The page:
Throughout my career, concerto concerts, well… are not exactly a love relationship, not a hate one either. Some concertos involve us, for example, like Rachmaninoff 2nd or 3rd Piano Concerto, while others do not involve us at all. One positive thing about having a variety in a concerto concert is that you get to play, but you can also head to the restroom during the pieces you do not play, saving us the agony of the long lines during intermission. Especially when you down a lot of water on stage as I do. 😉

Many years ago, while I was traveling for symphony gigs, I was playing in a concerto concert. Even though most of the concertos involved the works of Vivaldi, Bach, and Mozart, one number included all four horns from I do not remember who it was from (Shostakovich? Yay!). This concerto was the last piece on the program, so it gave me time to listen and enjoy the other tunes, use the bathroom, mentally go over my part and other things that make up the art of tacet. Originally set to do two movements of this composition, I was raring to go at the dress rehearsal. However, news came that the program had changed, and instead of doing two movements, we were only doing one. Well, the movement selected only comprised one note, the final note, in my part, and it was also the final note of the entire concert. A single staccato, pianissimo, low note. I think that was my shortest performance to date, but I got paid well for that note, and I think we even had a standing ovation. It is one of those moments where I look back on and laugh about it. Shoot, I was laughing about it then.

Jul 052018

You Only Live Twice

Written and produced by John Barry, with lyrics by Leslie Bricusse, “You Only Live Twice” is the theme of 1967 motion picture by the same name featuring the iconic secret agent character, James Bond, 007. Performed by Nancy Sinatra, this theme is considered one of the best James Bond movie themes and became one of Sinatra’s best hits.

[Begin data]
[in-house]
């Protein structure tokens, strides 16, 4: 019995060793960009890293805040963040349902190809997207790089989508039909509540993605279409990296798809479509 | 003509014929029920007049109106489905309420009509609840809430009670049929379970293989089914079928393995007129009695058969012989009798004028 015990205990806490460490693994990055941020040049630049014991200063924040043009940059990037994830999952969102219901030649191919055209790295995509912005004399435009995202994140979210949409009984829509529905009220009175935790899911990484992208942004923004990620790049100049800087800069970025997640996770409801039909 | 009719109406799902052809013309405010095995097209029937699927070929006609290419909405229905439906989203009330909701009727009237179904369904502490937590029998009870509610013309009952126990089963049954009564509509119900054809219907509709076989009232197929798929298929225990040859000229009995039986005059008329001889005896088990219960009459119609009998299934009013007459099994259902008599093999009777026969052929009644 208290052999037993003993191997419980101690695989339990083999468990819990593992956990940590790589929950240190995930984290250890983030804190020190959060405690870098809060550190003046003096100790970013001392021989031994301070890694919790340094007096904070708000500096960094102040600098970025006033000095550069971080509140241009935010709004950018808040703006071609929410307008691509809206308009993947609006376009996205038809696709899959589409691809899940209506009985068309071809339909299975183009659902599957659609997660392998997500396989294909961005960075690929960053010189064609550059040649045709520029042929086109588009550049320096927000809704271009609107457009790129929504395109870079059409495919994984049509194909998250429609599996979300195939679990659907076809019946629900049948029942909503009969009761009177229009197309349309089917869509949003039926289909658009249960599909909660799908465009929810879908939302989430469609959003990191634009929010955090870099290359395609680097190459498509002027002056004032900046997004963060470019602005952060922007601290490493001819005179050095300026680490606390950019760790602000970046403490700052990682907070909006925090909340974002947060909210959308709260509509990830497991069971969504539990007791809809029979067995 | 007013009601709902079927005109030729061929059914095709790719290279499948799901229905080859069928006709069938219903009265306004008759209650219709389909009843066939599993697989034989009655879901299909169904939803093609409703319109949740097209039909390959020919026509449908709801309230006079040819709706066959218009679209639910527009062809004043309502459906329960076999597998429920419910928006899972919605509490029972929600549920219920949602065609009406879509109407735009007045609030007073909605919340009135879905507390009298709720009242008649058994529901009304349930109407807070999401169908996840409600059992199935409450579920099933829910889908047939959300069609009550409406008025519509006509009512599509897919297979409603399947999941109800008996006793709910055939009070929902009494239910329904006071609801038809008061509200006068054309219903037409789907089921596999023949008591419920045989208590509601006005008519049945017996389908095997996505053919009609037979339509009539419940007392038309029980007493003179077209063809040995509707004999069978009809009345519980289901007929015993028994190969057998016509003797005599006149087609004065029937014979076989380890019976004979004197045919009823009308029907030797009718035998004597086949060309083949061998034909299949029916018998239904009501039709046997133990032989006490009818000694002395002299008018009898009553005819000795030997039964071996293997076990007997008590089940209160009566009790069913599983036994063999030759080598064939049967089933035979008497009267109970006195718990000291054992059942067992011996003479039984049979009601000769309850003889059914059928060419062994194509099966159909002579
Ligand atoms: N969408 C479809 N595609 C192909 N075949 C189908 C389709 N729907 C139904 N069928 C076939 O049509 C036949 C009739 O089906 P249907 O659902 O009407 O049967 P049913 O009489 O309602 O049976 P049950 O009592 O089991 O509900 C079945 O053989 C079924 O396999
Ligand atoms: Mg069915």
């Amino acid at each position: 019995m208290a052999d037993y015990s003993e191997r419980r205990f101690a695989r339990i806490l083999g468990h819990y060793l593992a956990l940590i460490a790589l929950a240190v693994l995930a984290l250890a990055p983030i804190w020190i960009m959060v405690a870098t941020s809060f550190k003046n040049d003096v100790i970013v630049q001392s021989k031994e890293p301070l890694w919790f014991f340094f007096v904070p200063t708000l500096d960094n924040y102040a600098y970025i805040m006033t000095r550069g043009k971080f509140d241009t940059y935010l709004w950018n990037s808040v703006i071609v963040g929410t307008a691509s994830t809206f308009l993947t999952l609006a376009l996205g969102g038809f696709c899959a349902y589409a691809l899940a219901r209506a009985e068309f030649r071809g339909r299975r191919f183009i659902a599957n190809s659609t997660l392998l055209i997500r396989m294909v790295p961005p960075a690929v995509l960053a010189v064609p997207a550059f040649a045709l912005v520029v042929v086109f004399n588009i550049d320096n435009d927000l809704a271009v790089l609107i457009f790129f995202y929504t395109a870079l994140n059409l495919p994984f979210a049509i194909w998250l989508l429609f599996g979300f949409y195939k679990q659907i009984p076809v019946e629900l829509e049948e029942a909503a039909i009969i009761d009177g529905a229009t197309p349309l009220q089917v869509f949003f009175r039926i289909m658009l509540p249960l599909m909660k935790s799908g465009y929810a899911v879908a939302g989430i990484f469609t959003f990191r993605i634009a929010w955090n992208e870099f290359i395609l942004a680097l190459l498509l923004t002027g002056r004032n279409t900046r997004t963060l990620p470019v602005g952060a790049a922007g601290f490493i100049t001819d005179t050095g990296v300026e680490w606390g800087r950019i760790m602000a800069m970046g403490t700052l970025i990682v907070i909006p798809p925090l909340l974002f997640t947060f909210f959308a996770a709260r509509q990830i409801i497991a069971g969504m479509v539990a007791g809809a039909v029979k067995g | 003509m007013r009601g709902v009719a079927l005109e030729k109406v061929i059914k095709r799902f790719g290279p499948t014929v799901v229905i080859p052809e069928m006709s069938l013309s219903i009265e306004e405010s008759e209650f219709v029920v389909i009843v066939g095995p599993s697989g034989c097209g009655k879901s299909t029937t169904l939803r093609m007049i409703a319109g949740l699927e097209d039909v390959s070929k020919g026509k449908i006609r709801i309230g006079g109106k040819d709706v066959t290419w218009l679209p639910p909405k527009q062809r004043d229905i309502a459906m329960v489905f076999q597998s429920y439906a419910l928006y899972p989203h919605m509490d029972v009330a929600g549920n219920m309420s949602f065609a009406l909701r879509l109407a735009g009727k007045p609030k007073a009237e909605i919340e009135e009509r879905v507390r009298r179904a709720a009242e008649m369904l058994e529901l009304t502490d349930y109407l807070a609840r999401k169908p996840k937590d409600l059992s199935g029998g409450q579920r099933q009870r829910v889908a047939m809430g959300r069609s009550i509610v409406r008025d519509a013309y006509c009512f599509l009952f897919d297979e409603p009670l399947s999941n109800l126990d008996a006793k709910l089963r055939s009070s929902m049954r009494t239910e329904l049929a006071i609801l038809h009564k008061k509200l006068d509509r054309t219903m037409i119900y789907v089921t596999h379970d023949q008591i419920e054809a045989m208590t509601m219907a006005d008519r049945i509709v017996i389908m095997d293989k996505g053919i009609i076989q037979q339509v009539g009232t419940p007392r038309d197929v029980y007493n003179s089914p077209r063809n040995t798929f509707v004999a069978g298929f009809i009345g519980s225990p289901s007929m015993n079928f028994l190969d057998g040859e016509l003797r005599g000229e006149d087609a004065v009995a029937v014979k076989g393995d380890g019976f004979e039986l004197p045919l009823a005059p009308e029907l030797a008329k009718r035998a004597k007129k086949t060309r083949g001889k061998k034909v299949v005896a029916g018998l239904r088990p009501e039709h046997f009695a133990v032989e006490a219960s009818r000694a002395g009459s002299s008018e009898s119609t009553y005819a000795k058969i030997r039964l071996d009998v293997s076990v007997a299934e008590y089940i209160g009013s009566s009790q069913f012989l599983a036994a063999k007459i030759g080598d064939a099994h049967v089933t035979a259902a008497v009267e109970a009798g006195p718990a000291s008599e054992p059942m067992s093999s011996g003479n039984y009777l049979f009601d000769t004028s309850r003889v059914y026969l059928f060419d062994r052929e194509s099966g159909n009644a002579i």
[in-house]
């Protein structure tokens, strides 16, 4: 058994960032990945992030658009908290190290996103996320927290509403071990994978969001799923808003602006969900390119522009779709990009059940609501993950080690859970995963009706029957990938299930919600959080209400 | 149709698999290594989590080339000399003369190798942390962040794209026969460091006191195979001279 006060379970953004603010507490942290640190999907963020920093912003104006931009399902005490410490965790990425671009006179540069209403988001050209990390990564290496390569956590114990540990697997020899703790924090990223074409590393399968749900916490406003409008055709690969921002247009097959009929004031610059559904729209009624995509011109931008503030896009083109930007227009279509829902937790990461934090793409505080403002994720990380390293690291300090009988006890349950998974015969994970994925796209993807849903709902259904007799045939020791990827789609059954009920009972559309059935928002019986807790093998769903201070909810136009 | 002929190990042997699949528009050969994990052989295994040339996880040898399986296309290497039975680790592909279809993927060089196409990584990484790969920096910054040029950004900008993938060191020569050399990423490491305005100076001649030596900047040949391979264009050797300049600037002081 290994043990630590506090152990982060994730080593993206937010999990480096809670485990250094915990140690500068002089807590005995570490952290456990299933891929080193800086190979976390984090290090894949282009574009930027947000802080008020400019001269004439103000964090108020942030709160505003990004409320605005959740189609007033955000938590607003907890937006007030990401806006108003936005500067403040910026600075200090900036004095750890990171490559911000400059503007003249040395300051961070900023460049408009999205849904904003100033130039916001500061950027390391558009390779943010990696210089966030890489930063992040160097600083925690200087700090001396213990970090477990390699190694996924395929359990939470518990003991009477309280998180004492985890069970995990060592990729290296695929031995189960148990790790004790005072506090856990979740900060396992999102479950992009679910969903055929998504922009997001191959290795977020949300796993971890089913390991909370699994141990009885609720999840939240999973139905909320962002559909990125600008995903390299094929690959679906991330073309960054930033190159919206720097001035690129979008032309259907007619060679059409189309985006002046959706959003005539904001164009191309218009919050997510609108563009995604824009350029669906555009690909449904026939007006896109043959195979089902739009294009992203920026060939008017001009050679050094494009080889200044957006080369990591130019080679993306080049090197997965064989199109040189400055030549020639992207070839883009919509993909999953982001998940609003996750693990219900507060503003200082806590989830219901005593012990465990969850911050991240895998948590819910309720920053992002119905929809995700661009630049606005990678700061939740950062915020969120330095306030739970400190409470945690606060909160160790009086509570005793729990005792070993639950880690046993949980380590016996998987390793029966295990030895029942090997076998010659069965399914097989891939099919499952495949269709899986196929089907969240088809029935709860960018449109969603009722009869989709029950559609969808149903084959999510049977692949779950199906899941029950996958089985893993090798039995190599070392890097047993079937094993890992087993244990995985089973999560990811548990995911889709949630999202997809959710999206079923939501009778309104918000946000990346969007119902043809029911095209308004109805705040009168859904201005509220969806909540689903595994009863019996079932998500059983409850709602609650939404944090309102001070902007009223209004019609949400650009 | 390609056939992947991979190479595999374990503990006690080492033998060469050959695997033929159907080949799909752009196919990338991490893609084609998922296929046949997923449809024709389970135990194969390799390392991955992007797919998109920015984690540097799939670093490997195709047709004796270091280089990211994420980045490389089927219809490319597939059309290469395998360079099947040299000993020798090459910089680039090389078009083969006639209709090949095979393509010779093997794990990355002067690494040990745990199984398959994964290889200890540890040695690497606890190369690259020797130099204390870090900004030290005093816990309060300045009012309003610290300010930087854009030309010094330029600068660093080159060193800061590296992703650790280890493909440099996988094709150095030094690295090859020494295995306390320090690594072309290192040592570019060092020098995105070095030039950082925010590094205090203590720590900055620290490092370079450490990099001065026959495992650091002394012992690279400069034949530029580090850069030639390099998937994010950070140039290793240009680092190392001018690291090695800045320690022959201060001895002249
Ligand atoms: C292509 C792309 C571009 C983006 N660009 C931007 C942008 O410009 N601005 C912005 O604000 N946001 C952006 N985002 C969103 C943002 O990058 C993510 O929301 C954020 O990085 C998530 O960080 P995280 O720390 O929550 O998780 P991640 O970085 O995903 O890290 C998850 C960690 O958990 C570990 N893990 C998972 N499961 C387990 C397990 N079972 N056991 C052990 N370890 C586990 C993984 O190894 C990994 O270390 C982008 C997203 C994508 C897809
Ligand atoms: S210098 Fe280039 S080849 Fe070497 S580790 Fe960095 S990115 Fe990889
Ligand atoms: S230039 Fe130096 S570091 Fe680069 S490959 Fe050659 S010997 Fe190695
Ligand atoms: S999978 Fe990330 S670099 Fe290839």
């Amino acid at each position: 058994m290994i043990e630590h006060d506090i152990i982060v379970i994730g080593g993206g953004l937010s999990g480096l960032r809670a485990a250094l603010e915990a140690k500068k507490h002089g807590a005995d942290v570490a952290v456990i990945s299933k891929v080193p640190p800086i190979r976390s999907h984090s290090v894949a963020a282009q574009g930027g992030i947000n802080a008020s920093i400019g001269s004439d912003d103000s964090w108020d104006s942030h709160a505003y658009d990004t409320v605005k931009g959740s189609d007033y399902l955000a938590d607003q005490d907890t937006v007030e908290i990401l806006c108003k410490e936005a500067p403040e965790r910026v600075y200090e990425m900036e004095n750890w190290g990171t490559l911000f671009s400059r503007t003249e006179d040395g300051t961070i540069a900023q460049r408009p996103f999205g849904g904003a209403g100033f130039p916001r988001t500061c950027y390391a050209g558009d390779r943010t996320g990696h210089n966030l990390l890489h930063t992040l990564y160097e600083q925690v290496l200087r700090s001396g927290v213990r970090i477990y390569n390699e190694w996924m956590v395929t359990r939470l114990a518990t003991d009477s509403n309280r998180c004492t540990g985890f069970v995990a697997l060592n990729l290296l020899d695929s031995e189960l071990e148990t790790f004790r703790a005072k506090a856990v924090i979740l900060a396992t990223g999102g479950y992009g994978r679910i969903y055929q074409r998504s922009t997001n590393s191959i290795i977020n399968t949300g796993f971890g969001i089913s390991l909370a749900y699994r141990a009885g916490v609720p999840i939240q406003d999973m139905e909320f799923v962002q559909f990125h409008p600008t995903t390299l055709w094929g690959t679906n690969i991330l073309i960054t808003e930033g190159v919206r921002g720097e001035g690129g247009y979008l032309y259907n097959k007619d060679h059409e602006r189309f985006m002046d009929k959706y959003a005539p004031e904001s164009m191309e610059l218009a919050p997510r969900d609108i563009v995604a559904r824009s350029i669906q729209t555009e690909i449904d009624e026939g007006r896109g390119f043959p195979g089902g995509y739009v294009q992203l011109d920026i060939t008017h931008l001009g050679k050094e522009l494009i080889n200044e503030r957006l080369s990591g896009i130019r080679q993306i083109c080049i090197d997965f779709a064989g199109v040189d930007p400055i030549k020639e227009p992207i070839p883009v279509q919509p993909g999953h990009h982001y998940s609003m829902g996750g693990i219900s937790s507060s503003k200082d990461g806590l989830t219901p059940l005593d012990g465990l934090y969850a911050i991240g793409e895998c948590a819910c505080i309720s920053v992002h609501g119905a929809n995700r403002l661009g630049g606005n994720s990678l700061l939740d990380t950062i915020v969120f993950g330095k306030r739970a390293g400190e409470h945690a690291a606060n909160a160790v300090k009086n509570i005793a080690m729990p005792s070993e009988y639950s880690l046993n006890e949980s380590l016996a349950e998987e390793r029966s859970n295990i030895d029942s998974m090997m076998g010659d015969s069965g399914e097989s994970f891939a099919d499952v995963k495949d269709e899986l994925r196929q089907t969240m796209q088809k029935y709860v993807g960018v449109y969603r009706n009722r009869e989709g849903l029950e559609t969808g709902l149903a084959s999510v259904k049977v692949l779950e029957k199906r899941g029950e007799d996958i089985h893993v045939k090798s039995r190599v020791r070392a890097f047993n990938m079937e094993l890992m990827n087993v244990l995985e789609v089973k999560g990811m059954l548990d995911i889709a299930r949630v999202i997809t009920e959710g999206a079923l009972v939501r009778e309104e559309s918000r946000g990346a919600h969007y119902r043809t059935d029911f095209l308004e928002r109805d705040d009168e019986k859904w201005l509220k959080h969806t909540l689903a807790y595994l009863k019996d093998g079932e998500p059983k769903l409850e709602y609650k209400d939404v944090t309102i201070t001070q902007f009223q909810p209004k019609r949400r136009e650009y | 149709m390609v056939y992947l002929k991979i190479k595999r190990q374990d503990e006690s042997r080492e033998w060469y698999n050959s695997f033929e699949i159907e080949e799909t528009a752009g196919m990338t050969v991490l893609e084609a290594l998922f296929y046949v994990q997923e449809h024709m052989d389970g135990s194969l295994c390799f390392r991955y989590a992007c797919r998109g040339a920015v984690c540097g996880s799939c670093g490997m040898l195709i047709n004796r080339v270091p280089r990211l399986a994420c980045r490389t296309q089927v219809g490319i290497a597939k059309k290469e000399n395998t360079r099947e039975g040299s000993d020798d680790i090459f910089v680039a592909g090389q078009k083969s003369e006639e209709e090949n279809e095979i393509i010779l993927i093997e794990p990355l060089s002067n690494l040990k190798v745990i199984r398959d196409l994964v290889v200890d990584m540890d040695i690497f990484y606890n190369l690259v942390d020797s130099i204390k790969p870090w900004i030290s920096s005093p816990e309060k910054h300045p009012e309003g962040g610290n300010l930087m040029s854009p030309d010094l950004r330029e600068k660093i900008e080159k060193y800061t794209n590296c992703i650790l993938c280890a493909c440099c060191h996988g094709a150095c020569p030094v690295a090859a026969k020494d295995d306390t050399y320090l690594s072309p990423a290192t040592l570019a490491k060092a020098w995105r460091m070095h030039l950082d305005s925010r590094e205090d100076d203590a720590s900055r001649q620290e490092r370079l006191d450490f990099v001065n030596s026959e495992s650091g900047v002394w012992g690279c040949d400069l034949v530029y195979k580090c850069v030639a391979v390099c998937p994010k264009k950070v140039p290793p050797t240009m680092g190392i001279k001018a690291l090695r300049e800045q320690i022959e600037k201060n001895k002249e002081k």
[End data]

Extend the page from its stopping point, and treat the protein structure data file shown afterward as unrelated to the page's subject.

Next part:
This arrangement for Horn Quartet is 3 minutes long and starts with the recognizable two bar theme in the first and second Horns with lush harmonies by the third and fourth horn. The song continues with each horn part getting the opportunity to play the melody.


Jun 122018

What exactly is music? The dictionary defines music as “an art of sound in time that expresses ideas and emotions in significant forms through the elements of rhythm, melody, harmony, and color.” The fact is, however, that what constitutes music has been the subject of debate by philosophers, scientists, and even musicians themselves.

Where and how the very word “music” came into being is debated. Some say that the word came from the Greek word “mousikê” (“tekhnê”) by way of the Latin “música.” Others say that the word comes from the ancient Greek word “mousike,” which was used to describe any of the arts or sciences performed by muses.

You’d probably have a bit of difficulty getting a devoted fan of opera to agree that rap was, in fact, real music. Rock-and-rollers are devout in their belief that all music culminated in the development of rock and roll, and that anything called “music” before or since wasn’t music.

What we call music is in every part of our lives. If you watch television or listen to the radio, if you go to concerts, plays, or sporting events, music is there. Music has been used to inspire and to incite. Music is powerful!

So what exactly is it that determines what type of music we find pleasing? I think that several factors play in our appreciation and enjoyment of particular types of music.

Our personal history such as the circumstances under which we lead our lives is a primary factor that determines our affinity for specific genres of music. The music that we like is also a reflection of our inner feelings, and our personal history produces those inner feelings.